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Heard on CultureShift

Radicalism Of Detroit’s Underground Past Echoes Today

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Image credit: Courtesy of Cranbrook Art Museum

The images and ideas of Detroit’s radical co-op printing press are reflective of the social movements of 2020, says Cranbrook Art Museum director Andrew Blauvelt.

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After re-opening to the public in July, the Cranbrook Art Museum has unveiled two new exhibitions, including a tribute to Detroit’s thriving underground press of the ‘60s and ‘70s.


Click on the player above to hear Cranbrook Art Museum director Andrew Blauvelt on the exhibit.


The union seal or “bug” for the Detroit Printing Co-op (1969).Courtesy of Cranbrook Art Museum
Courtesy of Cranbrook Art Museum

The union seal or “bug” for the Detroit Printing Co-op (1969).

Detroit Printing Co-op: The Politics of the Joy of Printing” highlights the social activism that defined the era. 

Printed in magazines, newspapers and books, the materials on display at Cranbrook focus on topics that echo today’s focus on social issues and movements — Black empowerment, the quest for civil liberties and workers’ rights, anti-war sentiment and critiques of capitalism.

Detroit is one of the centers for this kind of activity,” says Andrew Blauvelt, director of the Cranbrook Art Museum. “It was spurred by the social and political unrest of the period and people wanting to connect.”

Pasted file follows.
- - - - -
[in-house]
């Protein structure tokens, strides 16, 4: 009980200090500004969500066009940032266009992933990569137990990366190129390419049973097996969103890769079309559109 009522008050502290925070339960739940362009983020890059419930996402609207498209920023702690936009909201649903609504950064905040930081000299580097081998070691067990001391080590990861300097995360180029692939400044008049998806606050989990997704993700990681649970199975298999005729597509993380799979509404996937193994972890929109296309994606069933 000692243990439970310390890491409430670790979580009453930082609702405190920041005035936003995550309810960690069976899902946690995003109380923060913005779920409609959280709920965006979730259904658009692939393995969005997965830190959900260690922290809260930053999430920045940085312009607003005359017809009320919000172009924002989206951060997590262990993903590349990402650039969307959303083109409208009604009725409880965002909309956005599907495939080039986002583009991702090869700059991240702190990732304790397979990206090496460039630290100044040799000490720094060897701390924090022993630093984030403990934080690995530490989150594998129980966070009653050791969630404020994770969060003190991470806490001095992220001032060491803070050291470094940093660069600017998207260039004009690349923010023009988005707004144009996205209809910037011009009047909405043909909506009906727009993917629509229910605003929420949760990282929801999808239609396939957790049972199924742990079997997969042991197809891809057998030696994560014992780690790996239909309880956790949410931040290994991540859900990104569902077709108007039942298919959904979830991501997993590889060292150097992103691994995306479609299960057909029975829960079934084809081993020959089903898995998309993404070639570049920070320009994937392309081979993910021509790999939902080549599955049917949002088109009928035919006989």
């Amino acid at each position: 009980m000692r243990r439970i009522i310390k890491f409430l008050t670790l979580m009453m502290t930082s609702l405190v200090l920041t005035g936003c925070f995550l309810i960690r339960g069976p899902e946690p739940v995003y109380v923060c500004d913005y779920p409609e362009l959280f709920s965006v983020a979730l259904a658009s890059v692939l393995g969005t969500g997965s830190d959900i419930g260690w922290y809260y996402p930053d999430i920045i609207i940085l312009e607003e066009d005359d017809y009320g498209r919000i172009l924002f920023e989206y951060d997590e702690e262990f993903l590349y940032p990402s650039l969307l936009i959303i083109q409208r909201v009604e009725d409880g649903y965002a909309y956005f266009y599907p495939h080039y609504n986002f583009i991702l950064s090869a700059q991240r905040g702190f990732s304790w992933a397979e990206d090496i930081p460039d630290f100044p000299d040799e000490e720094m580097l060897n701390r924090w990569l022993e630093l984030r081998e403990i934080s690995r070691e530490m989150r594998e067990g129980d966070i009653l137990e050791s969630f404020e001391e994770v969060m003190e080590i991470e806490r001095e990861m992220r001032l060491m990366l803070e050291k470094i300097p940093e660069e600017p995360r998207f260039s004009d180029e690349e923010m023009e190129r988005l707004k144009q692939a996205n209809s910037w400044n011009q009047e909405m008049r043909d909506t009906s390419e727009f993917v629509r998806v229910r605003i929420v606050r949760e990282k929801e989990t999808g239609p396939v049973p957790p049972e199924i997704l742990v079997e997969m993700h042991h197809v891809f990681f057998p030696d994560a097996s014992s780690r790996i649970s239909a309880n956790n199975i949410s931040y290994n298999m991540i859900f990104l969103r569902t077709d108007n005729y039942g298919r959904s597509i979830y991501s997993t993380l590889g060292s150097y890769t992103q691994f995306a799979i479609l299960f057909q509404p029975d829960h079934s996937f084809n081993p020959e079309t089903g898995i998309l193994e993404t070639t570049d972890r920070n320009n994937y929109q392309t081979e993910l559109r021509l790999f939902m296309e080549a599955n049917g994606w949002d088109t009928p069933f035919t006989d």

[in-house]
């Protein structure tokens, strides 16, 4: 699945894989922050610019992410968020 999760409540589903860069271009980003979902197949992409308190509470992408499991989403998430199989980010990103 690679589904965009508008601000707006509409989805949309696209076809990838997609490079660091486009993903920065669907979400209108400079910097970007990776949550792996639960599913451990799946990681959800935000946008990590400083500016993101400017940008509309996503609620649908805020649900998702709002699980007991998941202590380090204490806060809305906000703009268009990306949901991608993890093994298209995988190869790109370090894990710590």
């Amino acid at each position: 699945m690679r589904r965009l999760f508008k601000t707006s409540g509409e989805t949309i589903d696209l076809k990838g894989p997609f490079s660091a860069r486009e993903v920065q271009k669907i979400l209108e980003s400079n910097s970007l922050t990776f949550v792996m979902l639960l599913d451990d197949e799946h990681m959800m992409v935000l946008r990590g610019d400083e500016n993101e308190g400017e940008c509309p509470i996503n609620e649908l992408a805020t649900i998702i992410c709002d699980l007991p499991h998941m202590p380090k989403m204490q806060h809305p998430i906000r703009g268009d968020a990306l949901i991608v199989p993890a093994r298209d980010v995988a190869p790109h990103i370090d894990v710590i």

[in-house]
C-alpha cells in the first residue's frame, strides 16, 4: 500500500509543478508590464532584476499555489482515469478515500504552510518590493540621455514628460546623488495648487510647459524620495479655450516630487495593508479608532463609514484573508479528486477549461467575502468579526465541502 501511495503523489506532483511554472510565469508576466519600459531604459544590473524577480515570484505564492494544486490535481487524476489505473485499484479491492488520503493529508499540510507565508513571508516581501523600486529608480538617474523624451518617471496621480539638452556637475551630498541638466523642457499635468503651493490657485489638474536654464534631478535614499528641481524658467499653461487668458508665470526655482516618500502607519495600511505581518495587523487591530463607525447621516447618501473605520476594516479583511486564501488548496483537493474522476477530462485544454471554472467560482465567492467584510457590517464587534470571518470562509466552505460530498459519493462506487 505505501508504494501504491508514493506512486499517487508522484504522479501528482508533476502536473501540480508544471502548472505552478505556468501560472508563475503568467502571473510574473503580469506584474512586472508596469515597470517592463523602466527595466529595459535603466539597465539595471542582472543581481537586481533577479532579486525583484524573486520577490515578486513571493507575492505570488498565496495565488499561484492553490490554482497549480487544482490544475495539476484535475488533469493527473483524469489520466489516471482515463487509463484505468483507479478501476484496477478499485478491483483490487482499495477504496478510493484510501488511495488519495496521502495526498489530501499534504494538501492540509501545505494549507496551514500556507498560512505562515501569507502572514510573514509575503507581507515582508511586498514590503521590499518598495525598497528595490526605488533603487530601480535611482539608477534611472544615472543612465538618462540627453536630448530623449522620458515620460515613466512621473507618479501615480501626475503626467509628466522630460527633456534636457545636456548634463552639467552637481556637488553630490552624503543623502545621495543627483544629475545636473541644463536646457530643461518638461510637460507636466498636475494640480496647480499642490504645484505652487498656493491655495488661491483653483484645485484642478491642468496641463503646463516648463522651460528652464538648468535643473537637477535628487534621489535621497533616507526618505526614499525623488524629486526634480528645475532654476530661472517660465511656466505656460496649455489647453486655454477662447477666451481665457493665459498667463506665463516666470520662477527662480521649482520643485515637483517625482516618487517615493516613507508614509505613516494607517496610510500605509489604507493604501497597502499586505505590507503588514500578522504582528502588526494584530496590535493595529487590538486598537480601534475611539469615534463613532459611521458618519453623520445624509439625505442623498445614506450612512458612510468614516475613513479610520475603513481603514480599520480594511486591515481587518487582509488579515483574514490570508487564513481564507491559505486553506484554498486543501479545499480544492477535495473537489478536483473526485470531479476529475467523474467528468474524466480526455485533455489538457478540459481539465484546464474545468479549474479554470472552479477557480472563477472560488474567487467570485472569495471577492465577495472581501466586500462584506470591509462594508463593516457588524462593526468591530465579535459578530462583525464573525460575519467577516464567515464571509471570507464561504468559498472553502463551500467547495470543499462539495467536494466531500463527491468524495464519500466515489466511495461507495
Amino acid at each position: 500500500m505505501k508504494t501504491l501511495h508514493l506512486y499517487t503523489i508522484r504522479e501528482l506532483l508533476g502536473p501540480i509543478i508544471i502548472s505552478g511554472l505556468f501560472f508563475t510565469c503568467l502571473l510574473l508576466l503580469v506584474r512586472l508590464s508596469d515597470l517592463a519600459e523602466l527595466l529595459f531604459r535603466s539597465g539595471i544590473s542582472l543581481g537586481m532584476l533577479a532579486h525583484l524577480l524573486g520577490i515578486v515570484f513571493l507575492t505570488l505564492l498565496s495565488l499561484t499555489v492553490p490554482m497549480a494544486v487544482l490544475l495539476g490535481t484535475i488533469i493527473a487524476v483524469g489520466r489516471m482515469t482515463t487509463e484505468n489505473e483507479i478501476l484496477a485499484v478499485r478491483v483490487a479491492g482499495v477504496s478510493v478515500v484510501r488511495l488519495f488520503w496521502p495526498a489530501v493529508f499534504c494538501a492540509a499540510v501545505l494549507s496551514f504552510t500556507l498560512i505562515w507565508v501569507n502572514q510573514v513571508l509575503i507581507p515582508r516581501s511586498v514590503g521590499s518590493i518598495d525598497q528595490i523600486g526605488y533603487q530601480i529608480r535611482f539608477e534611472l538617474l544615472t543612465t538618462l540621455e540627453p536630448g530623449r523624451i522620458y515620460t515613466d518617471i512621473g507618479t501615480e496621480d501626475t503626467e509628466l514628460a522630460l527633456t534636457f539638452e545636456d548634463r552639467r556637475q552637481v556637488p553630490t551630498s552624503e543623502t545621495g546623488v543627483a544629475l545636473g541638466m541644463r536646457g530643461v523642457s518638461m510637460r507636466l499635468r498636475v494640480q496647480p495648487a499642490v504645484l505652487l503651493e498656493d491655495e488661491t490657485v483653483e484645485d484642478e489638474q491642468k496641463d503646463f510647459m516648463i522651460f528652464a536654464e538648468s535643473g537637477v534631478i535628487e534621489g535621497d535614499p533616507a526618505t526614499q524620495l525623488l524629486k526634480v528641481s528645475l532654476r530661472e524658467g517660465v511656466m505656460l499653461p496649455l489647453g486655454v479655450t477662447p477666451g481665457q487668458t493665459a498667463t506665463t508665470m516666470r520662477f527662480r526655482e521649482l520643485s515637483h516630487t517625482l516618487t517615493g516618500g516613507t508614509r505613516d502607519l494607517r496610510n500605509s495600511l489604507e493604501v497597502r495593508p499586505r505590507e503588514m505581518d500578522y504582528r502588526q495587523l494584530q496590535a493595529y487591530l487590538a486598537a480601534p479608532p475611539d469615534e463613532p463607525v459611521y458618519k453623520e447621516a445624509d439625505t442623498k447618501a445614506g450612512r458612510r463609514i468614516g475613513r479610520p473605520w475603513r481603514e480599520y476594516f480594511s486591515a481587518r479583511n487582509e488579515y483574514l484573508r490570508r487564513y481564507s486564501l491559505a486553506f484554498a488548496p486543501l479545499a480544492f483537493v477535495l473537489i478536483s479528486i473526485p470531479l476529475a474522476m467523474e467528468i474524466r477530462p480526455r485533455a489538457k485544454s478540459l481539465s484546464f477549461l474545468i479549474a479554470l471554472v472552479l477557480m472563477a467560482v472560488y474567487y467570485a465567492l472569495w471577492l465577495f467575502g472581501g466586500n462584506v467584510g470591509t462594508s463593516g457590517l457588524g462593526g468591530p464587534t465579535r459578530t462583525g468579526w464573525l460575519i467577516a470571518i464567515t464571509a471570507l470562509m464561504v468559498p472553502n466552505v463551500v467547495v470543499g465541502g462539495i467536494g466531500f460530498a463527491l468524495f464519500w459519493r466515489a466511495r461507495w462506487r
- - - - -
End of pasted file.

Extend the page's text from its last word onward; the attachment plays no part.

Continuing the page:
A selection from Cranbrook's underground press exhibit (Fredy Perlman, "The Incoherence of the Intellectual, C. Wright Mills’ Struggle to Unite Knowledge and Action," Black & Red Press, Detroit, 1970). ABOVE: Fredy and Lorraine Perlman printed Radical America from 1970–1977. The journal was birthed by members of the Students for a Democratic Society (SDS) in the 1960s and later adopted a thematic approach covering a wide range of socially progressive topics and leftwing political issues.Courtesy of Cranbrook Art Museum
Courtesy of Cranbrook Art Museum

A selection from Cranbrook’s underground press exhibit (Fredy Perlman, “The Incoherence of the Intellectual, C. Wright Mills’ Struggle to Unite Knowledge and Action,” Black & Red Press, Detroit, 1970). ABOVE: Fredy and Lorraine Perlman printed Radical America from 1970–1977. The journal was birthed by members of the Students for a Democratic Society (SDS) in the 1960s and later adopted a thematic approach covering a wide range of socially progressive topics and leftwing political issues.

The Detroit Printing Co-op was created by a group of friends that included Fredy and Lorraine Perlman, who purchased a used industrial printing press from Chicago, brought it to Detroit and allowed others in the community to use it. 

There does seem to be this feeling that we need to get back to something more tangible.” — Andrew Blauvelt, Cranbrook Art Museum

Some of the publications created through the co-op include the publishing arm of the League of Revolutionary Black Workers and the influential anarchist newspaper Fifth Estate.

The issues they’re dealing with seem so relevant today,” says Blauvelt. “There does seem to be this feeling that we need to get back to something more tangible because there are so many screens. There’s been a big push over the last ten years in independent publishing and book fairs.

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Ryan Patrick Hooper, Host, CultureShift

Ryan Patrick Hooper is the host and producer of CultureShift. As a longtime arts and culture reporter.

hooper@wdet.org Follow @HooperRadio

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